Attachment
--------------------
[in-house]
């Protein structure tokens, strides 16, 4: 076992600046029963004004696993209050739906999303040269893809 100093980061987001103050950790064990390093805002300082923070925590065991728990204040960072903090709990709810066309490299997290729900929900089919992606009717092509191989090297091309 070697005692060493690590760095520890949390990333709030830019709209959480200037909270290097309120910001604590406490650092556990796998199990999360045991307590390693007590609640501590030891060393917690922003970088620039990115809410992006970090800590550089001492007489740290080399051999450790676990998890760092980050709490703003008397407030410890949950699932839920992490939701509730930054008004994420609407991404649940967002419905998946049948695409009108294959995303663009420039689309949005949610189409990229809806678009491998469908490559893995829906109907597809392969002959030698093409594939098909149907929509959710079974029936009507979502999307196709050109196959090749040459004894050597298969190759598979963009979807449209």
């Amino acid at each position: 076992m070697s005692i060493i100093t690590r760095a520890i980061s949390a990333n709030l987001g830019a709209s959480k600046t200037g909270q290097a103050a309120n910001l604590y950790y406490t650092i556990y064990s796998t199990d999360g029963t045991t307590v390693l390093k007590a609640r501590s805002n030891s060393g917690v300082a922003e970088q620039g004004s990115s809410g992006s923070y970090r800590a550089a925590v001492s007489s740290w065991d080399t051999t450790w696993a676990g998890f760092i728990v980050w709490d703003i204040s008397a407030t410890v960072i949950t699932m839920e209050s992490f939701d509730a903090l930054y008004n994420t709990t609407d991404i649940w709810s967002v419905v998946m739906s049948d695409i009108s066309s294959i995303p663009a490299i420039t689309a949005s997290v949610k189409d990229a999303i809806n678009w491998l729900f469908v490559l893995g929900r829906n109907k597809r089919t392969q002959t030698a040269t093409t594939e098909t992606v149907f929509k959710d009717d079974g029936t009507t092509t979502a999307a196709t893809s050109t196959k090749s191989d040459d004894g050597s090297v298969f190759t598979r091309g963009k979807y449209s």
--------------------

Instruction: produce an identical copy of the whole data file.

[in-house]
């Protein structure tokens, strides 16, 4: 076992600046029963004004696993209050739906999303040269893809 100093980061987001103050950790064990390093805002300082923070925590065991728990204040960072903090709990709810066309490299997290729900929900089919992606009717092509191989090297091309 070697005692060493690590760095520890949390990333709030830019709209959480200037909270290097309120910001604590406490650092556990796998199990999360045991307590390693007590609640501590030891060393917690922003970088620039990115809410992006970090800590550089001492007489740290080399051999450790676990998890760092980050709490703003008397407030410890949950699932839920992490939701509730930054008004994420609407991404649940967002419905998946049948695409009108294959995303663009420039689309949005949610189409990229809806678009491998469908490559893995829906109907597809392969002959030698093409594939098909149907929509959710079974029936009507979502999307196709050109196959090749040459004894050597298969190759598979963009979807449209």
């Amino acid at each position: 076992m070697s005692i060493i100093t690590r760095a520890i980061s949390a990333n709030l987001g830019a709209s959480k600046t200037g909270q290097a103050a309120n910001l604590y950790y406490t650092i556990y064990s796998t199990d999360g029963t045991t307590v390693l390093k007590a609640r501590s805002n030891s060393g917690v300082a922003e970088q620039g004004s990115s809410g992006s923070y970090r800590a550089a925590v001492s007489s740290w065991d080399t051999t450790w696993a676990g998890f760092i728990v980050w709490d703003i204040s008397a407030t410890v960072i949950t699932m839920e209050s992490f939701d509730a903090l930054y008004n994420t709990t609407d991404i649940w709810s967002v419905v998946m739906s049948d695409i009108s066309s294959i995303p663009a490299i420039t689309a949005s997290v949610k189409d990229a999303i809806n678009w491998l729900f469908v490559l893995g929900r829906n109907k597809r089919t392969q002959t030698a040269t093409t594939e098909t992606v149907f929509k959710d009717d079974g029936t009507t092509t979502a999307a196709t893809s050109t196959k090749s191989d040459d004894g050597s090297v298969f190759t598979r091309g963009k979807y449209s």